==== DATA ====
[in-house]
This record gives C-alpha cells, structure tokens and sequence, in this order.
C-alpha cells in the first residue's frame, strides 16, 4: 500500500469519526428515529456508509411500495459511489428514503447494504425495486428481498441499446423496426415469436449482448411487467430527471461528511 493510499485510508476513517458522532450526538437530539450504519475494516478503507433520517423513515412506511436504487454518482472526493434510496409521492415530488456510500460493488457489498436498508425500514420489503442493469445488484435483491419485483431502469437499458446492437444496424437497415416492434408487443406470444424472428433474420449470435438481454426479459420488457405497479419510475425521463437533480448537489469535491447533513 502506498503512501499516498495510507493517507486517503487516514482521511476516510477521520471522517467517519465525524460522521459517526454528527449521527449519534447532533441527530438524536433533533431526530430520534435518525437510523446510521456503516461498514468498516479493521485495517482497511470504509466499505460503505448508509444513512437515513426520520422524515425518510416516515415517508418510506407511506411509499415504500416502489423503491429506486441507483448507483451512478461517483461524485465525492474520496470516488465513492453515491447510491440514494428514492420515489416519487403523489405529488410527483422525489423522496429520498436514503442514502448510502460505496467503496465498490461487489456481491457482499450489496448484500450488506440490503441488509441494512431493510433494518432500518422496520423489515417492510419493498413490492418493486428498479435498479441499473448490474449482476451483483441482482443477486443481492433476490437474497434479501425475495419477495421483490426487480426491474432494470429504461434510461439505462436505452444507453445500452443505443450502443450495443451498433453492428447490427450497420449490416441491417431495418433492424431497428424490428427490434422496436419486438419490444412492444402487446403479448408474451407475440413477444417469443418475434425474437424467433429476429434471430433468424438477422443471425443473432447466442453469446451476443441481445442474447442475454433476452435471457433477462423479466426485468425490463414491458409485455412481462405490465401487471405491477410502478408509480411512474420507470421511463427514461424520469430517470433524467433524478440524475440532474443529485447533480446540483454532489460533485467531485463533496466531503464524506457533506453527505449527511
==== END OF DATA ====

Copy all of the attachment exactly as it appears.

[in-house]
This record gives C-alpha cells, structure tokens and sequence, in this order.
C-alpha cells in the first residue's frame, strides 16, 4: 500500500469519526428515529456508509411500495459511489428514503447494504425495486428481498441499446423496426415469436449482448411487467430527471461528511 493510499485510508476513517458522532450526538437530539450504519475494516478503507433520517423513515412506511436504487454518482472526493434510496409521492415530488456510500460493488457489498436498508425500514420489503442493469445488484435483491419485483431502469437499458446492437444496424437497415416492434408487443406470444424472428433474420449470435438481454426479459420488457405497479419510475425521463437533480448537489469535491447533513 502506498503512501499516498495510507493517507486517503487516514482521511476516510477521520471522517467517519465525524460522521459517526454528527449521527449519534447532533441527530438524536433533533431526530430520534435518525437510523446510521456503516461498514468498516479493521485495517482497511470504509466499505460503505448508509444513512437515513426520520422524515425518510416516515415517508418510506407511506411509499415504500416502489423503491429506486441507483448507483451512478461517483461524485465525492474520496470516488465513492453515491447510491440514494428514492420515489416519487403523489405529488410527483422525489423522496429520498436514503442514502448510502460505496467503496465498490461487489456481491457482499450489496448484500450488506440490503441488509441494512431493510433494518432500518422496520423489515417492510419493498413490492418493486428498479435498479441499473448490474449482476451483483441482482443477486443481492433476490437474497434479501425475495419477495421483490426487480426491474432494470429504461434510461439505462436505452444507453445500452443505443450502443450495443451498433453492428447490427450497420449490416441491417431495418433492424431497428424490428427490434422496436419486438419490444412492444402487446403479448408474451407475440413477444417469443418475434425474437424467433429476429434471430433468424438477422443471425443473432447466442453469446451476443441481445442474447442475454433476452435471457433477462423479466426485468425490463414491458409485455412481462405490465401487471405491477410502478408509480411512474420507470421511463427514461424520469430517470433524467433524478440524475440532474443529485447533480446540483454532489460533485467531485463533496466531503464524506457533506453527505449527511